Time Limit: 2 Seconds
Memory Limit: 65536 KB
An excellent online judge administrator means a genius special judge factory!! who produces batch judge scripts day and night.
For most programming problems, you can just compare the programmer's output against the correct answer, and if they are literally the same, the programmer's output is correct, otherwise it's wrong. But for some problems, there may be many correct answers and they can be different from each other literally. So the administrator must write a program, which is named "Special Judge", to verify programmers' output.
Now you will become one day administrator of our online judge, and the only task is to write a special judge for the following problem. Maybe you will find it very very boring, but just have a try!
Here is the description of the original problem
/* Adapted from "Chandelier", Northeastern Europe 2004 */
Lamps-O-Matic company assembles very large chandeliers. A chandelier consists of multiple levels. On the first level crystal pendants are attached to the rings. Assembled rings and new pendants are attached to the rings of the next level, and so on. At the end there is a single large ring --- the complete chandelier with multiple smaller rings and pendants hanging from it.
A special-purpose robot assembles chandeliers. It has a supply of crystal pendants and empty rings, and a stack to store elements of a chandelier during assembly. Initially the stack is empty. Robot executes a list of commands to assemble a chandelier.
On command "a" robot takes a new crystal pendant and places it on the top of the stack. On command "1" to "9" robot takes the corresponding number of items from the top of the stack and consecutively attaches them to the new ring. The newly assembled ring is then placed on the top of the stack. At the end of the program there is a single item on the stack --- the complete chandelier.
Unfortunately, for some programs it turns out that the stack during their execution needs to store too many items at some moments. Your task is to optimize the given program, so that the overall design of the respective chandelier remains the same, but the maximal number of items on the stack during the execution is minimal. A pendant or any complex multi-level assembled ring count as a single item of the stack.
The design of a chandelier is considered to be the same if each ring contains the same items in the same order. Since rings are circular it does not matter what item is on the top of the stack when the robot receives a command to assemble a new ring, but the relative order of the items on the stack is important.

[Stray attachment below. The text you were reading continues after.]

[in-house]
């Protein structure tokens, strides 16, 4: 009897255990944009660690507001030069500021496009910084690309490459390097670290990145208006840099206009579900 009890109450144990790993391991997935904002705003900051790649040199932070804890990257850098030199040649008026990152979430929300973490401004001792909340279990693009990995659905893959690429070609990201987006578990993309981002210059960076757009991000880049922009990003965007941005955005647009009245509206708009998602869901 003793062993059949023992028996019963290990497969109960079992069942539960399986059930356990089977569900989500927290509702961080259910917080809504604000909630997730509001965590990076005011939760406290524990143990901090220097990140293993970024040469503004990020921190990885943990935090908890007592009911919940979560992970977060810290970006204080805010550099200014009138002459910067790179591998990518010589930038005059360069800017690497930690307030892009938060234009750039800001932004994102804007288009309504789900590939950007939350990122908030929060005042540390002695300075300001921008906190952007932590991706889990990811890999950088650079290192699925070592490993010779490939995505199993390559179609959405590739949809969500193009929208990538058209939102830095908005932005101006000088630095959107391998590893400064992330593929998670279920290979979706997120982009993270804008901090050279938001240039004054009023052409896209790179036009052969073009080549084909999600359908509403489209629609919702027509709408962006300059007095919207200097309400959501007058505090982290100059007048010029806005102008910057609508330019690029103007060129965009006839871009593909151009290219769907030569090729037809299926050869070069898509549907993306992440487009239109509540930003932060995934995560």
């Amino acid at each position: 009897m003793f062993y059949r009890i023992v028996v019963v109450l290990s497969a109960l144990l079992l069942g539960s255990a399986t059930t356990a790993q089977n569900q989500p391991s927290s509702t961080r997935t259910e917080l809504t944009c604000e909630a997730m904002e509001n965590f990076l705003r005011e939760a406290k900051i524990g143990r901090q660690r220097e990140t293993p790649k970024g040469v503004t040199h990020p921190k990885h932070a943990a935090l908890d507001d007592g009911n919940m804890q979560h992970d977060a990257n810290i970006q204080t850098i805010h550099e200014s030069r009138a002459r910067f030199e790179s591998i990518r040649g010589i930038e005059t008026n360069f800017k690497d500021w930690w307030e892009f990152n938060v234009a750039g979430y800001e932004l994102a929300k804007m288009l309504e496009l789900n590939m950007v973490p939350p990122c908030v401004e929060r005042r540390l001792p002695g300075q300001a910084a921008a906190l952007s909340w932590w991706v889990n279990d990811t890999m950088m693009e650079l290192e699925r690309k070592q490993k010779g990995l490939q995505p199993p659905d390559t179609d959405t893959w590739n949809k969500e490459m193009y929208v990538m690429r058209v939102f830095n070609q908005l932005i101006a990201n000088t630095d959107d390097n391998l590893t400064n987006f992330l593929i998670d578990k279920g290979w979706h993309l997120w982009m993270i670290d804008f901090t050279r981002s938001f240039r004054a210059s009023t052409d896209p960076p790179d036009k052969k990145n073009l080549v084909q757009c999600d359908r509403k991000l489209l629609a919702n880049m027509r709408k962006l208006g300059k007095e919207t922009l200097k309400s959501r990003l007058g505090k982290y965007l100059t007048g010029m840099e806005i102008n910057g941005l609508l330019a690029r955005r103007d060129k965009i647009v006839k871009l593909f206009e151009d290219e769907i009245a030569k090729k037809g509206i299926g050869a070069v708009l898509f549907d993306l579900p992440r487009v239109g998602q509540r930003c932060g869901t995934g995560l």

For example, if the robot receives command "4" when items <i1 , i2 , i3 , i4 > are on the top of the stack in this order (i1 being the topmost), then the same ring is also assembled if these items are arranged on the stack in the following ways: <i2 , i3 , i4 , i1 >, or <i3 , i4 , i1 , i2 >, or <i4 , i1 , i2 , i3 >.
There are several test cases in the input. Each case contains a single line with a valid program for the robot. The program consists of at most 10,000 characters.
On the first line of the output file write the minimal required stack capacity (number of items it can hold) to assemble the chandelier. On the second line write some program for the assembly robot that uses stack of this capacity and results in the same chandelier.
Remember now you are judgment, not a competitor, so "The minimal required stack capacity (number of items it can hold) to assemble the chandelier" will be told by the author of this problem. I am quite sure this information will be significant for you to finish this mission.
There are several test cases in the input.
Each case contains three parts, the standard input of the original problem, the minimal required stack capacity to assemble the chandelier and the output of user solution.
The first line of each case is the standard input, a valid program for the robot. The program consists of at most 10,000 characters. The second line is a single integer which indicates the minimal required stack capacity to assemble the chandelier, and the last line is the user's output, you can assume that the user's output is a string not more than 10,000 characters without any space. Another assumption is that in this problem we DO NOT require the user specify the stack capacity of his solution, because we treat it as redundancy, you can easily calculate it from the program.
A single line for each test case. If the user's program is invalid, which means the robot could not assemble the original chandelier by this program, output "Wrong Answer -- Invalid program", and if the solution is valid, but not optimal, which means it needs more stack capacity than requirement, output "Wrong Answer -- Not optimal", otherwise it means the user's output is accurate, then output "Accepted".
Wrong Answer -- Not optimal
Wrong Answer -- Invalid program